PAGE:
With the 1959 Macmillan edition made famous by White, Elements finally gets the cover it deserves, designed by the versatile team of Jack and Robert Strimban, who could do Miró-esque whimsy or sleek corporate Modernism, as the job required. The gold-bullion background tells us that Strunk & White is the gold standard when it comes to usage and style. The lightly weighted font (again, some variation on Garamond, I think) invokes the elegant economy of Roman square capitals, their serifs chiseled in marble—visual shorthand for the classical aesthetic of clarity and concision the authors espouse, and for the ageless authority of their edicts. The alternating black and white lines of type, justified with T-square precision, herald a world of black-or-white absolutes, where exactitude is rectitude. Even the word “Elements” has the ring of universal truth, implying that you hold in your hands a kind of Periodic Table of Plain English Style.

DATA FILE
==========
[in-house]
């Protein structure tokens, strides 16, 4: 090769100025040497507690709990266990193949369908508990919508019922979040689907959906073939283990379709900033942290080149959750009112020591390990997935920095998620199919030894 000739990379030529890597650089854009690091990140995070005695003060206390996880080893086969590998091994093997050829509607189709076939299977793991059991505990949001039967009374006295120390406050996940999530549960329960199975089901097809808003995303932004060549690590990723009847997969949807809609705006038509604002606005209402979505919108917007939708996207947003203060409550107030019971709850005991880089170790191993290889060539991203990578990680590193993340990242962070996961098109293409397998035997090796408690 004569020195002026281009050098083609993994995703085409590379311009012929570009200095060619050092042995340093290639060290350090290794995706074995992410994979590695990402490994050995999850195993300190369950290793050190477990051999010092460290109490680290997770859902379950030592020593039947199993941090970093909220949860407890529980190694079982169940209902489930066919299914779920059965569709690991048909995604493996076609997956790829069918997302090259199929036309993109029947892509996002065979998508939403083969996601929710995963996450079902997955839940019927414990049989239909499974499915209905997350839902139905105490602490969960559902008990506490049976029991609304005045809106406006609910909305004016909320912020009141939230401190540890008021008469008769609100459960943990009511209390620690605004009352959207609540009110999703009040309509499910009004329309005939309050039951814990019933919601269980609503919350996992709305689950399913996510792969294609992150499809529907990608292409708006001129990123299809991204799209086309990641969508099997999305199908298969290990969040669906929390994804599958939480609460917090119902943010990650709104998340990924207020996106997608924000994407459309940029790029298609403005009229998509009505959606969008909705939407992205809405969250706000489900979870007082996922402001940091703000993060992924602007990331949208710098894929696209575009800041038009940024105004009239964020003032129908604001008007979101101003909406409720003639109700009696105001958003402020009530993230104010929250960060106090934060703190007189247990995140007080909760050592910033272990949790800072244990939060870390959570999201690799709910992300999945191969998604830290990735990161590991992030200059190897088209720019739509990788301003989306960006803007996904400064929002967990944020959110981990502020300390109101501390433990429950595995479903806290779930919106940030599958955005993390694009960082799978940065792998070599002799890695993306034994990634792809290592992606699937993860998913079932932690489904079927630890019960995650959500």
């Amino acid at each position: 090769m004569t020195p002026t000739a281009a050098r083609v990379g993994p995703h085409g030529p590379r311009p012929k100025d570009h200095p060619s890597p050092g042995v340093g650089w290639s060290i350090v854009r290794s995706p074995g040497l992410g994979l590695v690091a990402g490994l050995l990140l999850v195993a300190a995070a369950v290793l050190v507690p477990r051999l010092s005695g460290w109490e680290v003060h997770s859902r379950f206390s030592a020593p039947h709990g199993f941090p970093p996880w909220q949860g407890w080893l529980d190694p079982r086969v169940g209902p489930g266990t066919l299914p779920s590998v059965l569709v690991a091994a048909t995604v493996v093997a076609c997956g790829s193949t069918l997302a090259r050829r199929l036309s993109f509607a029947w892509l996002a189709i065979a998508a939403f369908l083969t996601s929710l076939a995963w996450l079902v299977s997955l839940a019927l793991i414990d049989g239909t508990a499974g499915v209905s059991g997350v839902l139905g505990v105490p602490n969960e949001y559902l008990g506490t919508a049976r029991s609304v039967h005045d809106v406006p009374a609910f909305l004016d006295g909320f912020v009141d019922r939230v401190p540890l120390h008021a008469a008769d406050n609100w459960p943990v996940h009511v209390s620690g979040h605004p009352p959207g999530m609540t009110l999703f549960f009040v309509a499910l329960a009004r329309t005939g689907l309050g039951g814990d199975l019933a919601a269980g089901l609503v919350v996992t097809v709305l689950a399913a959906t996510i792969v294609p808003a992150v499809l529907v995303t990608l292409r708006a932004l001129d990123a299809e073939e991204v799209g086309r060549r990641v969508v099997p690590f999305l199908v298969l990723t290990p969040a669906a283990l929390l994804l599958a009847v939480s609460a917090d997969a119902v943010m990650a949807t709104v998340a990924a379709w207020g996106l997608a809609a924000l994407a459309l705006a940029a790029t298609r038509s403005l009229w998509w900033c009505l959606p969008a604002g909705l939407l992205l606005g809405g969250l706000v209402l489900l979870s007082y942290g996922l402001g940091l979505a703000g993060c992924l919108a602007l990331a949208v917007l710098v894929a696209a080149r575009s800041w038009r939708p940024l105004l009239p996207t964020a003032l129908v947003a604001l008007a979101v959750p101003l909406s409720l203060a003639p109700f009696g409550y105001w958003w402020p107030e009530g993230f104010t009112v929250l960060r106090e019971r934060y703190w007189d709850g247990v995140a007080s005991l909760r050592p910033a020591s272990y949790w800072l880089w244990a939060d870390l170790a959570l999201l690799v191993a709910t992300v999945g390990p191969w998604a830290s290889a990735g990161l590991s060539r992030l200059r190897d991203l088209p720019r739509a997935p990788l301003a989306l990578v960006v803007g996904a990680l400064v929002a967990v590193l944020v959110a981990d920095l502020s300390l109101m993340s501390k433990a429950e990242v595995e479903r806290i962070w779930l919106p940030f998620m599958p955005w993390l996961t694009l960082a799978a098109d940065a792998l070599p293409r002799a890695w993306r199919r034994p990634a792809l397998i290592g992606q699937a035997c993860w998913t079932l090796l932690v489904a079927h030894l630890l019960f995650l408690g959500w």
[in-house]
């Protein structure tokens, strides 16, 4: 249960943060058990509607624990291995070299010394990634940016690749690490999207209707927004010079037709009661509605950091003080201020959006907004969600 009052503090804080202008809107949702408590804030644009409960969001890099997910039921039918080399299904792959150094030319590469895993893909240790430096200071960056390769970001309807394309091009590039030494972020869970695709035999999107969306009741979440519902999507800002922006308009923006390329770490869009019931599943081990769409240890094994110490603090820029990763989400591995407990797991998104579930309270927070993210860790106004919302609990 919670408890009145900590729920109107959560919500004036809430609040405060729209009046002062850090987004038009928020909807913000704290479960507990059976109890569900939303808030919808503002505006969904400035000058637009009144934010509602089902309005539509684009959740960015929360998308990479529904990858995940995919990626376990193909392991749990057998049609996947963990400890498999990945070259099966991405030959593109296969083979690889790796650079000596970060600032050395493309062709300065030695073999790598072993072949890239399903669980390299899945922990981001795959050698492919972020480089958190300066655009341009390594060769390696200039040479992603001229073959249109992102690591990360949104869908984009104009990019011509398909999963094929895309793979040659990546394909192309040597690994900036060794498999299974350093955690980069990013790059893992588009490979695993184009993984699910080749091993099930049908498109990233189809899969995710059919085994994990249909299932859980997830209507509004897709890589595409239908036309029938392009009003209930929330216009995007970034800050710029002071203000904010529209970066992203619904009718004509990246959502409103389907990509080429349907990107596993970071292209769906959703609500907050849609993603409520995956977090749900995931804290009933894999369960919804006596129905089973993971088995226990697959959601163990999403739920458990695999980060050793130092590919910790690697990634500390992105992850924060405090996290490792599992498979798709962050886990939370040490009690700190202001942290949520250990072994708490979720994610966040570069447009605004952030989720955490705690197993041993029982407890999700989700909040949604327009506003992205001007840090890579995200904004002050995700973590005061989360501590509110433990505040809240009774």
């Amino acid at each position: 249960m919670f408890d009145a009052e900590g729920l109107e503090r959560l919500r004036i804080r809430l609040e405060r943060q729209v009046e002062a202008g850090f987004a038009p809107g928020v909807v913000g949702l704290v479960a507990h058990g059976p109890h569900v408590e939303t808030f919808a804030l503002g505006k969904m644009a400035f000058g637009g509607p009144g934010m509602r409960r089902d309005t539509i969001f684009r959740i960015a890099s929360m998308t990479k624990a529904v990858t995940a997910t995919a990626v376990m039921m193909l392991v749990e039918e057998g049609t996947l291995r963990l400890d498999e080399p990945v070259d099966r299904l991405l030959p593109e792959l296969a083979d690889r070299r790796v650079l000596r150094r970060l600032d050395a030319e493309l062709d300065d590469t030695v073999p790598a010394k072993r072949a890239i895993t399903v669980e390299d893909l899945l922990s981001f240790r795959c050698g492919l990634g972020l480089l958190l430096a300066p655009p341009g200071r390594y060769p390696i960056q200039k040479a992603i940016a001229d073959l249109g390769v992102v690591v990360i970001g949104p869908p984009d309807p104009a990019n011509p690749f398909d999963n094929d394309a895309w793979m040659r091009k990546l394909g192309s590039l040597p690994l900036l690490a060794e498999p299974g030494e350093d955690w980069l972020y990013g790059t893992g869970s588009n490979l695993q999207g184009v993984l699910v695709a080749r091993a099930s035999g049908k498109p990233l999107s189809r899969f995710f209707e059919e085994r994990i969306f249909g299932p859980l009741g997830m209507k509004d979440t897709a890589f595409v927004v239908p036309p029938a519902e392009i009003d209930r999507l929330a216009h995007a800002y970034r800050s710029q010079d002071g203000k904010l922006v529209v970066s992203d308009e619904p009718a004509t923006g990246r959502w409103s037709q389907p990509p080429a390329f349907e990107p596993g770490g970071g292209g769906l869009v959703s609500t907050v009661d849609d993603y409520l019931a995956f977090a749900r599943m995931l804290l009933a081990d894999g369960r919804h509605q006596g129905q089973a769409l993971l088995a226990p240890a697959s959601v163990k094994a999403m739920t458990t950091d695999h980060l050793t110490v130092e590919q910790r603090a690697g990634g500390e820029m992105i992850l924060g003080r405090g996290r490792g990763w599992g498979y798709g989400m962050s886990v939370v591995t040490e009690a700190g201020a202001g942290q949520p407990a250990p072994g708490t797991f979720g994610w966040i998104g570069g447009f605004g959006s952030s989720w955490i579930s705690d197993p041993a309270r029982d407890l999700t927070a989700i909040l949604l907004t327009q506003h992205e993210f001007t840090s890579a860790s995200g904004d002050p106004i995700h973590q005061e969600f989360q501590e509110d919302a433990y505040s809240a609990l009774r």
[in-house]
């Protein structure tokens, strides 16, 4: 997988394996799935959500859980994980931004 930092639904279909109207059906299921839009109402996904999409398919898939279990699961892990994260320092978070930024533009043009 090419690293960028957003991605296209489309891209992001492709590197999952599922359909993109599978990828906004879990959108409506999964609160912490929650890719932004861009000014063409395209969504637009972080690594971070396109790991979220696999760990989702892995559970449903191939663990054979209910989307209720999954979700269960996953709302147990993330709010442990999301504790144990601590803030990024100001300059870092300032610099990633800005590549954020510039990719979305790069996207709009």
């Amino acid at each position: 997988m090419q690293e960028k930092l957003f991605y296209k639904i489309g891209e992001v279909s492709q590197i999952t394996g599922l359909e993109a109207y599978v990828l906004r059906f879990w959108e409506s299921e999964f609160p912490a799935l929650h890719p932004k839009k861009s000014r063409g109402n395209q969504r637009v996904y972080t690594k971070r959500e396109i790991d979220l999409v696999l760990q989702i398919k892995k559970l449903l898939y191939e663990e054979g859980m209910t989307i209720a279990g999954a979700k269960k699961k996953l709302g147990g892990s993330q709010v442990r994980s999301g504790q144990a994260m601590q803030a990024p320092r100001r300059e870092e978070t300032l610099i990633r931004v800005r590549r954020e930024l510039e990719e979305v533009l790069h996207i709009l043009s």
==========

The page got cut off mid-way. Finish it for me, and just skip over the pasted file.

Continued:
But wait! What’s this? Strunk’s name is flush right, ragged left, whereas the coverlines beneath it (“With revisions,” etc.) are left-aligned. And the word “elements” has stepped out of alignment with the rest of the title, a nonconformist refusing to march in parade drill. Something’s amiss in the Professor’s perfectly ordered world. Maybe it’s the inescapable realization that individual style is the sum of a writer’s idiosyncrasies, the unique choices that set her voice apart from Strunk’s assembly-line ideal. A Style of No Style is a contradiction in terms: like the Invisible Man without his clothes, style shorn of the elements that give it shape—adjectives and adverbs, similes and metaphors, “fancy words” that aren’t of Anglo-Saxon descent, suspiciously foreign phrases, “eccentricities” of every sort—ceases to be style at all.